This site is supported by donations to The OEIS Foundation.

Please do not rely on any information it contains.

The quadratic reciprocity law concerns congruences modulo odd primes. The solubility of $x^{2}\equiv p{\pmod {q}}$ and $x^{2}\equiv q{\pmod {p}}$ depends on whether both of the primes are congruent to 3 modulo 4.

Theorem. Given distinct odd primes $p$ and $q$ ,

$\left({\frac {p}{q}}\right)\left({\frac {q}{p}}\right)=(-1)^{\frac {(p-1)(q-1)}{4}},$ where $\left({\frac {a}{p}}\right)$ is the Legendre symbol.

Proof. A PROOF GOES HERE. (END OF PROOF MARK)

For example, both 13 and 17 are congruent to 1 modulo 4. We see that $8^{2}\equiv 13{\pmod {17}}$ and $11^{2}\equiv 17{\pmod {13}}$ . These two primes "reciprocate" each other as quadratic residues.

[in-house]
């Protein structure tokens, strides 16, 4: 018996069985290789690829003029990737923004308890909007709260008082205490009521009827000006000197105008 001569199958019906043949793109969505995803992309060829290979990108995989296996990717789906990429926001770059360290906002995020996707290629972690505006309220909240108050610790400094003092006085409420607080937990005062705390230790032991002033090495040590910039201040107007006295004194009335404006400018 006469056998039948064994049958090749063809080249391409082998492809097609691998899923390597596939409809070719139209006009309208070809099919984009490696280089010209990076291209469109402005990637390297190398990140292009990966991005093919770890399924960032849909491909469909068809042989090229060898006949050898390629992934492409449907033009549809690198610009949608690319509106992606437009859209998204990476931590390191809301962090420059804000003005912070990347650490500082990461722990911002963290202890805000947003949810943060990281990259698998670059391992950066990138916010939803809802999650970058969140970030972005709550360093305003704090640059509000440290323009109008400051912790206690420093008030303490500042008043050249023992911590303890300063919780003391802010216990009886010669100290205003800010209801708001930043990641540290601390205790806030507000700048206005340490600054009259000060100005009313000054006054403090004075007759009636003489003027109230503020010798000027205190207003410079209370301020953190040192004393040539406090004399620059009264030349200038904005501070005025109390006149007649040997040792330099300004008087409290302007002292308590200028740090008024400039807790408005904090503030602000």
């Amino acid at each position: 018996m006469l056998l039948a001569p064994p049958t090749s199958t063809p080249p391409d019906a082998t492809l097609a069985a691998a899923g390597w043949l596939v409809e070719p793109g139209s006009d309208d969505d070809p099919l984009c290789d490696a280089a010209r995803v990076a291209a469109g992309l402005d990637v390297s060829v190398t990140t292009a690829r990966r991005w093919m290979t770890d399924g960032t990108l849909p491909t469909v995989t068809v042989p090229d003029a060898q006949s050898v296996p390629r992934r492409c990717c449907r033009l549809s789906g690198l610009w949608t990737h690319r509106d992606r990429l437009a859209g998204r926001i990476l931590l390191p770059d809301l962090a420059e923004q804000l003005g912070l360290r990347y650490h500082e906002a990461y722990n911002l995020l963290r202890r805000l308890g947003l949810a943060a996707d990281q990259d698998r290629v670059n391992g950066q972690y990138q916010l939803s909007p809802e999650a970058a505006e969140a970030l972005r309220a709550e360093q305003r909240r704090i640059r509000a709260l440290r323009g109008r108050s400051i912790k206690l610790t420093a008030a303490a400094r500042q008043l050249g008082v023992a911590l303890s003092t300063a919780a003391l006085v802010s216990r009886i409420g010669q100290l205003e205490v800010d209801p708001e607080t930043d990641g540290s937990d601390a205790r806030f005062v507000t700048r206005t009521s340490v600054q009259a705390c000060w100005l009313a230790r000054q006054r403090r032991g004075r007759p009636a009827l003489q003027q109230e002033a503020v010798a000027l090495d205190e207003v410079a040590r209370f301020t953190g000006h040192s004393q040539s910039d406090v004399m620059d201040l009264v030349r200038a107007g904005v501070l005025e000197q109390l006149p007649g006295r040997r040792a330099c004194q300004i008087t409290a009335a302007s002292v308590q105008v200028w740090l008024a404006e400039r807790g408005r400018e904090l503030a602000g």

Compare 11 and 19. The quadratic reciprocity law tells us one is quadratic residue of the other but not vice-versa. Indeed $7^{2}\equiv 11{\pmod {19}}$ , but $x^{2}\equiv 19{\pmod {11}}$ has no solutions. These two primes do not "reciprocate."

Gauss's first proof of April 8, 1796 is now considered inelegant by some. Soon after that same year, on June 27, Gauss came up with a proof using quadratic forms.